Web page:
Fault Tolerant Turing Machine

Turing machines are considered the most general models of computation. Essentially, they can do whatever a computer can do. They consist of a control unit, which at any step is in one of finitely many different states, together with a tape divided into cells, which is infinite in both directions. They have read and write capabilities on the tape as the control unit moves left and right on the tape, changing states depending on the tape symbol read.

Little is known about the behavior and the power of Turing machines when their operation is subject to random noise that can change the state of a machine to an arbitrary one and the content of the cell where the head is positioned.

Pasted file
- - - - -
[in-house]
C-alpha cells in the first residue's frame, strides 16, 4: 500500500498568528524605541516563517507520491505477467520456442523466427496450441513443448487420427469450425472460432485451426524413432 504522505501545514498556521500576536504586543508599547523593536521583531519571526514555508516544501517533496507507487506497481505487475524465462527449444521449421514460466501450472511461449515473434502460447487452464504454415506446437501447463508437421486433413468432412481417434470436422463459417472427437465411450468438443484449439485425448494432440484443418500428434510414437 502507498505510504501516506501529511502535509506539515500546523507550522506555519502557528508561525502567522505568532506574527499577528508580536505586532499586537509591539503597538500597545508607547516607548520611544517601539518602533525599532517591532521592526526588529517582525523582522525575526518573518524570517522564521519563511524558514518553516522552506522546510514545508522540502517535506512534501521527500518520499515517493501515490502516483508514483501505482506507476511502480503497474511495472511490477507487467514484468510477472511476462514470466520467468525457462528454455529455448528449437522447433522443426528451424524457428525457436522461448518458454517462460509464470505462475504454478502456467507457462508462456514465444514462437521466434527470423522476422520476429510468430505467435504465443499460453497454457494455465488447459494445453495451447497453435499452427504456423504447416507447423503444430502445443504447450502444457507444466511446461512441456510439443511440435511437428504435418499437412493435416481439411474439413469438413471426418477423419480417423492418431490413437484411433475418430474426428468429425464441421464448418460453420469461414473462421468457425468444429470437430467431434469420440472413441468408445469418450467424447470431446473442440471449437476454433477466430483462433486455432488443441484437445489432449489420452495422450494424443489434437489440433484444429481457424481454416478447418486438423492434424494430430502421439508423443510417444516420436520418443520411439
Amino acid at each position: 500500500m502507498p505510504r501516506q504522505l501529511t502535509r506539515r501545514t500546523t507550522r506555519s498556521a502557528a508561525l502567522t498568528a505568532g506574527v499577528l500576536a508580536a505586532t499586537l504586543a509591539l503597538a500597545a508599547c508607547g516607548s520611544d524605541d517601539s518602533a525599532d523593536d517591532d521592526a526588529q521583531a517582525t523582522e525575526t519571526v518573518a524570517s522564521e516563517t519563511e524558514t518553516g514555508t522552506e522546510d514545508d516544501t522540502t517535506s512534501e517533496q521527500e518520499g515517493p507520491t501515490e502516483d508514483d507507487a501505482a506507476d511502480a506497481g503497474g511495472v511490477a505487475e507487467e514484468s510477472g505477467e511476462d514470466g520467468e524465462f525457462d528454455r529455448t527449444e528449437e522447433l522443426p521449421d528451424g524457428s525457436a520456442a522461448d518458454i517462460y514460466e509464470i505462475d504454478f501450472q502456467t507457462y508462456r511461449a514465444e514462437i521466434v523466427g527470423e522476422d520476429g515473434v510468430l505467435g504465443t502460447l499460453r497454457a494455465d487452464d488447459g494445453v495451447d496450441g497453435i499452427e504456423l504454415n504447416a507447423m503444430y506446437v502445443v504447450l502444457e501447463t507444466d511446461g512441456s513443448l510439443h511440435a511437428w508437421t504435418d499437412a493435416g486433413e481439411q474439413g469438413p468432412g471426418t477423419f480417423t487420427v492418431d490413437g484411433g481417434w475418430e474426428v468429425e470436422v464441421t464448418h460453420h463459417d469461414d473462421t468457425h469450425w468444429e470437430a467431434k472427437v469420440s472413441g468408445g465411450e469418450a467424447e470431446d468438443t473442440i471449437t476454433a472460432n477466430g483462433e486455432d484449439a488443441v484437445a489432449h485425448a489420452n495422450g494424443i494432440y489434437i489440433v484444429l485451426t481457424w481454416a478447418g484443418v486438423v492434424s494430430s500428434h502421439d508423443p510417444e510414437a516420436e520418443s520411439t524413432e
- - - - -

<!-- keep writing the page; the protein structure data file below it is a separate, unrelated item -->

The main open question is if a machine that operates under some noise can perform any computation reliably.

We first construct a Turing machine \(M_1\) that can simulate any other Turing machine even when it is subjected to some separated intervals of noise of bounded size that change its state and the cell where the head is positioned. Then, we build a hierarchy of simulations where machine \( M_1 \) simulates machine \(M_2\) which has the same program as \(M_1\). Machine \(M_2\) simulates machine \(M_3\) and so on. We don't lose universality in this way since each of these machines performs oblivious simulation of any 'given' machine \(G\)




  • The 'bursts' paper
  • The simulator (Windows version)
  • The Ph.D. thesis



    (The logo of the Fault Tolerant Virtual Turing Machine by I. Capuni)


    Copyright I. Capuni. Email for any questions. Boston 2010